Firstly, there has been little to no restraint made by States sponsoring the armies or militia of either side. The usual decencies of sovereignty have held no sway whatsoever.

Secondly, foreign governments have done little to conceal the direct ways in which they allow their own views (and possibly their interests) to prevail. The competition, for example, between Saudi Arabia and Qatar over the positions and policies of the Syrian Opposition Coalition did Syria no favors. Allies of Assad have been equally demanding.  

Thirdly, Syria has been the target of a stream of external political judgments better left to Syrians.  Every Syrian recalls, now with some bitterness, President Obama's statement four years ago that Assad had exceeded his sell-by date. And on occasion, this tendency to manage Syria's future has descended into farce, as when one western politician decided that Assad should have six weeks before departing. Why not eight weeks? Or a year? These statements raised expectations cruelly as well as being completely not in conformity with western democratic principles.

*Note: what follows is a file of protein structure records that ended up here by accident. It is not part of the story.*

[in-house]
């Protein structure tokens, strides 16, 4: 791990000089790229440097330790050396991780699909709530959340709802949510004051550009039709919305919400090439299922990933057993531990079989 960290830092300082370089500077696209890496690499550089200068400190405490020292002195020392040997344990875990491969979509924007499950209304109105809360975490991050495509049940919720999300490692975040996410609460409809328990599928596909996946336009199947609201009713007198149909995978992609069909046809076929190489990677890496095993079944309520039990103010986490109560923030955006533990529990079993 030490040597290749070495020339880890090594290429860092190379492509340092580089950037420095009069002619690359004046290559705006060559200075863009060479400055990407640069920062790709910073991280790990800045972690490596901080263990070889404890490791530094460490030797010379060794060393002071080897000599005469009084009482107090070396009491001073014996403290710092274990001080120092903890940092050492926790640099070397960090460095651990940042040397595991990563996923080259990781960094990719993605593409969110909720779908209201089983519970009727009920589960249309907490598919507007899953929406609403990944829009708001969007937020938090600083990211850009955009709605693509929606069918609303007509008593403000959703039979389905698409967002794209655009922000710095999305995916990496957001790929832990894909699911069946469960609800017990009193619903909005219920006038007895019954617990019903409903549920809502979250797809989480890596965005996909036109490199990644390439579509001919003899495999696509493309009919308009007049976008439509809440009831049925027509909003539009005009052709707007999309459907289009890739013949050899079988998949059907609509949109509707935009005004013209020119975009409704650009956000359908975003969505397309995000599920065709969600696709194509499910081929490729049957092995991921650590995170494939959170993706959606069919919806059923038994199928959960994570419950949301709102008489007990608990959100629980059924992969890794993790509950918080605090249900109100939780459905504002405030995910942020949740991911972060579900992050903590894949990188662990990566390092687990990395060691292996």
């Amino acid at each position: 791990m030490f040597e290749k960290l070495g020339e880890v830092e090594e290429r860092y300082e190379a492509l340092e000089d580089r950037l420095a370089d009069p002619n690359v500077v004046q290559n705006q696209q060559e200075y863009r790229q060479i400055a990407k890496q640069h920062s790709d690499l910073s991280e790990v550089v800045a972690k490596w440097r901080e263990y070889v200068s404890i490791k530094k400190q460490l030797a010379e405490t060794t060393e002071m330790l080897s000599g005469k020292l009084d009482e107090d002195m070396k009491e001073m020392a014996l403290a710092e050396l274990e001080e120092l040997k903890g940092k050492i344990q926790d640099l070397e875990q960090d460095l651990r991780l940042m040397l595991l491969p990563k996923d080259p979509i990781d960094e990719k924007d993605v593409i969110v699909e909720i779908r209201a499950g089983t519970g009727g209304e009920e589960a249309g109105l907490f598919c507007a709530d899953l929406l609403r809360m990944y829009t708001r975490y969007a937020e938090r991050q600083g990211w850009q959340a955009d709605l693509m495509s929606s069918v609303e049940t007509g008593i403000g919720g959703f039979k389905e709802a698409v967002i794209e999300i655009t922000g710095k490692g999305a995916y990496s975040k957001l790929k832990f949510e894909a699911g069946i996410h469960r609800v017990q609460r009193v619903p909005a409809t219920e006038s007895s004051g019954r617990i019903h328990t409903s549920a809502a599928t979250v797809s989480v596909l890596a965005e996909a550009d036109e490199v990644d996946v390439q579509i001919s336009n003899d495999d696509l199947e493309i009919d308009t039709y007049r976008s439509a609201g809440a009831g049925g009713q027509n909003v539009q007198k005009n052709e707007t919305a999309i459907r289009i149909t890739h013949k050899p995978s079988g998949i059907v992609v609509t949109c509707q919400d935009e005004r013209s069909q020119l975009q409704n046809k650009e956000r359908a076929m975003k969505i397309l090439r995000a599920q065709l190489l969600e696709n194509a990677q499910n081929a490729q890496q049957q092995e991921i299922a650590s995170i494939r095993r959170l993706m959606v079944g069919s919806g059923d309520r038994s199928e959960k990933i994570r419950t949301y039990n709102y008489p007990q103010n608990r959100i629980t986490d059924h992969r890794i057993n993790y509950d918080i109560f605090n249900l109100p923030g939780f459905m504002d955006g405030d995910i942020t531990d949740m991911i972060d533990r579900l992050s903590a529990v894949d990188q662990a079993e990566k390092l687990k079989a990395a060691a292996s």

This sort of external meddling has had an enormous impact on the Syrian conflict. Of course Syria has the misfortune of being a place where many international interests collide: from the Iran links via Damascus to Hezbollah, to the need for an effective instrument against ISIS, to Mr Putin's need to demonstrate his leadership skills (and keep a Mediterranean port). These interests are important but this international dimension has limited the contribution that Syrians can and must make t‎o resolve their own differences. 

How to involve Syrians?